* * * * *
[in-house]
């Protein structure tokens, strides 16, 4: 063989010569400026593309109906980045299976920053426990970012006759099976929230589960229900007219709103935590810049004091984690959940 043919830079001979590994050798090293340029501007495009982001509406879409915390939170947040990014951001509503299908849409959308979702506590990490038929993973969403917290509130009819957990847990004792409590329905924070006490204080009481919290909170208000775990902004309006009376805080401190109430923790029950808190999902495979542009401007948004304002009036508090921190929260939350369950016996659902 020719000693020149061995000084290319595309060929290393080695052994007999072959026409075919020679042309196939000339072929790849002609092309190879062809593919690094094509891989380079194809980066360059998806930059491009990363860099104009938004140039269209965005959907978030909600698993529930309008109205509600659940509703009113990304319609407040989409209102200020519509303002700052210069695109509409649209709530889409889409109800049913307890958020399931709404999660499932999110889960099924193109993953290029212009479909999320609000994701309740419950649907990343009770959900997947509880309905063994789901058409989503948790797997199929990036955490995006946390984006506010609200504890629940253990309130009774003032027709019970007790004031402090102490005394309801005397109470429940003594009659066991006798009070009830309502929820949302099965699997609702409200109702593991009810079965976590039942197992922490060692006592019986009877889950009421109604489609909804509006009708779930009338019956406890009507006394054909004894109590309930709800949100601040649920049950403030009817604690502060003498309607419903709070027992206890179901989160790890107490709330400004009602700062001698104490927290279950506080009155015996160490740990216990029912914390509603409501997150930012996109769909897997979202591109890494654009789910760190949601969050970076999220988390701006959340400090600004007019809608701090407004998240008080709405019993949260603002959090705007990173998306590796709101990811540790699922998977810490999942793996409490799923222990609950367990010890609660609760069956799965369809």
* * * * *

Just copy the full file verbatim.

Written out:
[in-house]
């Protein structure tokens, strides 16, 4: 063989010569400026593309109906980045299976920053426990970012006759099976929230589960229900007219709103935590810049004091984690959940 043919830079001979590994050798090293340029501007495009982001509406879409915390939170947040990014951001509503299908849409959308979702506590990490038929993973969403917290509130009819957990847990004792409590329905924070006490204080009481919290909170208000775990902004309006009376805080401190109430923790029950808190999902495979542009401007948004304002009036508090921190929260939350369950016996659902 020719000693020149061995000084290319595309060929290393080695052994007999072959026409075919020679042309196939000339072929790849002609092309190879062809593919690094094509891989380079194809980066360059998806930059491009990363860099104009938004140039269209965005959907978030909600698993529930309008109205509600659940509703009113990304319609407040989409209102200020519509303002700052210069695109509409649209709530889409889409109800049913307890958020399931709404999660499932999110889960099924193109993953290029212009479909999320609000994701309740419950649907990343009770959900997947509880309905063994789901058409989503948790797997199929990036955490995006946390984006506010609200504890629940253990309130009774003032027709019970007790004031402090102490005394309801005397109470429940003594009659066991006798009070009830309502929820949302099965699997609702409200109702593991009810079965976590039942197992922490060692006592019986009877889950009421109604489609909804509006009708779930009338019956406890009507006394054909004894109590309930709800949100601040649920049950403030009817604690502060003498309607419903709070027992206890179901989160790890107490709330400004009602700062001698104490927290279950506080009155015996160490740990216990029912914390509603409501997150930012996109769909897997979202591109890494654009789910760190949601969050970076999220988390701006959340400090600004007019809608701090407004998240008080709405019993949260603002959090705007990173998306590796709101990811540790699922998977810490999942793996409490799923222990609950367990010890609660609760069956799965369809």